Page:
VER. 112.] The death is expressed with a brevity and abruptness suitable to the nature of the ode. Instead of he fung, Virgil says, vocabat, which is more natural and tender, and adds a moving epithet, that he called miseram Eurydicen. The repetition of Eurydice in two very short lines hurts the ear, which Virgil escaped by interposing several other words; and the name itself happens not to be harmonious enough to suffer such repetition.

VER. 118. Music the fiercest] This is such a close repetition of the subject of the second stanza, that it must be thought a blameable tautology

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126

This the divine Cecilia found,
And to her Maker's praise confind the sound.
When the full organ joins the tuneful quire,

Th' immortal pow'rs incline their ear;
Borne on the swelling notes our souls aspire,
While solemn airs improve the sacred fire;

And Angels lean from heav'n to hear. Of Orpheus now no more let Poets tell,

To bright Cecilia greater pow'r is giv'n; Hiš numbers rais'd a shade from hell,

Her's lift the soul to heav'n.

130

NOTES,

VER, 131. It is obfervable that this ode, as well as that of Dryden, concludes with an epigram of four lines; a fpecies of witty writing as flagrantly unsuitable to the dignity, and as foreign to the nature of the lyric, as it is of the epic müse.

IF we cast a transient view over the most celebrated of the modern lyrics, we may observe that the stanza of Peträrch, which has been adopted by all his fucceffors, displeases the ear, by its tedious uniformity, and by the number of identical cadences. And, indeed, to speak truth, there appears to be little valuable in Petrarch, except the purity of his diction. His sentiments, even of love, are metaphysical and far-fetched. Neither is there much variety in his subjects, or fancy in his method of treating them. Fulvio Testi, Chiabrera, and Metastalio, are much better lyric poets. When Boileau attempted an ode, he exhibited a glaring proof of what will frequently be hinted in the course of these notes, that the writer, whose grand characteristical talent is fatiric or moral poetry, will never fucceed, with equal merit, in the higher branches of his art. In his ode on the taking Namur, are instances of the bombaltic, of the profaic, and of the puerile ; and it is no small confirmation of the ruling passion of this author, that he could not conclude his ode, but with a severe Atroke on his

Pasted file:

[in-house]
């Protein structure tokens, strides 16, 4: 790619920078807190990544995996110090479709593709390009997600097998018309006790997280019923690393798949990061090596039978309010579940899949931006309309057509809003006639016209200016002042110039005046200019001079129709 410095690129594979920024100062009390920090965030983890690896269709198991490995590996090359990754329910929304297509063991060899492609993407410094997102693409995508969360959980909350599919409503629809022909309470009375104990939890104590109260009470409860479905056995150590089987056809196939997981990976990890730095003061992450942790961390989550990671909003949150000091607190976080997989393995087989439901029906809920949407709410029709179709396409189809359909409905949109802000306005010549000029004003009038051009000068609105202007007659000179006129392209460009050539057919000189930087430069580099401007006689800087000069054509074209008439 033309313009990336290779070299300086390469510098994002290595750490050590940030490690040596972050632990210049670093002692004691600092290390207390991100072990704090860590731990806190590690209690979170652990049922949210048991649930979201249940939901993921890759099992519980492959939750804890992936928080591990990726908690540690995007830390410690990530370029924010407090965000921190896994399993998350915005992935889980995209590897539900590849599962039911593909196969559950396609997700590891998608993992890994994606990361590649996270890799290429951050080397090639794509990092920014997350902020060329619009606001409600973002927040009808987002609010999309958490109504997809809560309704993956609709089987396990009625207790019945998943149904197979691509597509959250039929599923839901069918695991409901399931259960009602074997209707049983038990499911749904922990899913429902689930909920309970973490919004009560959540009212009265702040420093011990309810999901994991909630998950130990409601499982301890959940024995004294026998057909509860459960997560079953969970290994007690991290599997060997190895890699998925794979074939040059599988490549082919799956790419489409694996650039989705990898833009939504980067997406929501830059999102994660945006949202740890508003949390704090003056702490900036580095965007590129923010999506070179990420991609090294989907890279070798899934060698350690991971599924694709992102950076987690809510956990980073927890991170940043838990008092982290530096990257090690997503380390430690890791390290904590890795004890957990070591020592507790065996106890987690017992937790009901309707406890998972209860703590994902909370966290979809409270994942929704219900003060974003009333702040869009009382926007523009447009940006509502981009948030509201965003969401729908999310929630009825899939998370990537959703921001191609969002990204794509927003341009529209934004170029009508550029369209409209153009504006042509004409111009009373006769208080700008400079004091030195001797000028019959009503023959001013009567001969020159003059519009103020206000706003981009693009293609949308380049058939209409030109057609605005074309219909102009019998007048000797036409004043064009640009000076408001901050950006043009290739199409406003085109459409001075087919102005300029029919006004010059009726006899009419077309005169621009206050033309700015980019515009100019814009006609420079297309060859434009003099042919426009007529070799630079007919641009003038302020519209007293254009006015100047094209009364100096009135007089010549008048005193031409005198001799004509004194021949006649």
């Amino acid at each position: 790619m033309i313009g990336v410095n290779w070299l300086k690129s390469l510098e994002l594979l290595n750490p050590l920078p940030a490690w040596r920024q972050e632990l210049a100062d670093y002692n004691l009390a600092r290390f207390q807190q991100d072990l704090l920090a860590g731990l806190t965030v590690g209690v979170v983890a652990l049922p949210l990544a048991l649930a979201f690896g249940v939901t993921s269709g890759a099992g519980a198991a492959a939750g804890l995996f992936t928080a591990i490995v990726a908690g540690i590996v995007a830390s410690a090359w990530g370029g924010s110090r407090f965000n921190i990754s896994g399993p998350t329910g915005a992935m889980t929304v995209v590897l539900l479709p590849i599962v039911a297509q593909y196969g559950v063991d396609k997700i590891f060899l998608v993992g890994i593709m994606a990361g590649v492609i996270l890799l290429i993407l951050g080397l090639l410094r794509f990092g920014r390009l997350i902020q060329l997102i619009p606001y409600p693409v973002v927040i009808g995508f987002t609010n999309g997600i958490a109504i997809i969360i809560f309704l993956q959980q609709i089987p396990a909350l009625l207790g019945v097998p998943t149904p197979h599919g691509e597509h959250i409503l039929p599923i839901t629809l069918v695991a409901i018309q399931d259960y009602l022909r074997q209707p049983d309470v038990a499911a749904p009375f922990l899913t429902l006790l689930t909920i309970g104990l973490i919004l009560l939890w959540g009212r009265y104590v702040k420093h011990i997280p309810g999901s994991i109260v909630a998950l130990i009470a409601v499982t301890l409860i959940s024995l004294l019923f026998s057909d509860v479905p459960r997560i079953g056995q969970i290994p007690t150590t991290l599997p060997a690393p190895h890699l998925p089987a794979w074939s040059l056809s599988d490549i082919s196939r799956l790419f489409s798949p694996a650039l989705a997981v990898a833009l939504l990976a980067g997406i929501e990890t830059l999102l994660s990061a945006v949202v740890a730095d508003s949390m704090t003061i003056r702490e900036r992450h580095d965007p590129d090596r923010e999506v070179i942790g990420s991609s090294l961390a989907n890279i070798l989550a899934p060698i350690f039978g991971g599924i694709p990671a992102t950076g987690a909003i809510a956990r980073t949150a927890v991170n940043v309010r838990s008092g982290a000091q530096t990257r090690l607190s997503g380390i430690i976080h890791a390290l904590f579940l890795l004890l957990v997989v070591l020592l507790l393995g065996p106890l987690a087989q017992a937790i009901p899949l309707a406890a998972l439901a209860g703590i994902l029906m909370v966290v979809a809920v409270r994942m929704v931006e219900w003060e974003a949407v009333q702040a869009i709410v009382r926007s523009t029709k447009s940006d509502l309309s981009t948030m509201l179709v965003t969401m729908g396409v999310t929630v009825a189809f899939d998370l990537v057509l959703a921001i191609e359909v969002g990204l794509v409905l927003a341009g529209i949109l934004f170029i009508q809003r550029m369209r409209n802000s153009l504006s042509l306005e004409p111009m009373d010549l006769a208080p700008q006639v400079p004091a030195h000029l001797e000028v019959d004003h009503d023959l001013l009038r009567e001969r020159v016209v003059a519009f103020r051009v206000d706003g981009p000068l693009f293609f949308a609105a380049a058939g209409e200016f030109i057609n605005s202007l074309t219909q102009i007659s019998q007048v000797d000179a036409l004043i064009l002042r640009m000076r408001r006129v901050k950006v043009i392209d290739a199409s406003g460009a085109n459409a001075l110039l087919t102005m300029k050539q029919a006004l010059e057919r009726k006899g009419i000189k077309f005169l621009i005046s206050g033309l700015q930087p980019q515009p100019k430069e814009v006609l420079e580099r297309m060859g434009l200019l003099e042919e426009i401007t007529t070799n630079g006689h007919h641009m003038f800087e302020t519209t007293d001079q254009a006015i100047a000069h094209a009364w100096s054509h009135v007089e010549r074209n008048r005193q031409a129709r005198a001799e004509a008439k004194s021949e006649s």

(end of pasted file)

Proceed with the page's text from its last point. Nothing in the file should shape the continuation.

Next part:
old old antagonist Perrault, though the majesty of this species of composition is so much injured by descending to personal satire. The name of Malherbe is respectable, as he was the first reformer of the French poesy, and the first who gave his countrymen any idea of a legitimate ode, though his own pieces have hardly any thing but harmony to recommend them. The odes of La Motte, though so highly praised by Sanadon, and by Fontenelle, are fuller of delicate sentiment, and philofophical reflection, thañ of imagery, figures, and poetry. There are particular stanzas eminently good, but not one intire ode. Some of Rousseau's, particularly that to Fortune, and some of his Psalms; and one or two of Voltaire's, particularly, to the King of Prussia on his acceflion to the throne, and on Maeupertuis's travels to the North, to measure the degrees of the meridian toward the equator, seem to rise above that exact mediocrity which distinguishes the lyric poetry of the French.

“ We have had (says Mr. Gray) in our language, no other odes of the sublime kind, than that of Dryden on St. Cecilia's Day : for Cowley, who had his merit, yet wanted judgment, style, and harmony, for such a talk. That of Pope is not worthy of

so great a master. Mr. Mason, indeed of late days, has touched | the true chords, and with a masterly hand, in some of his choruses ; above all in the last of Caractacus ; Hark! heard ye not yon footstep dread?” &c.

Gray's Works, 4to. page 25.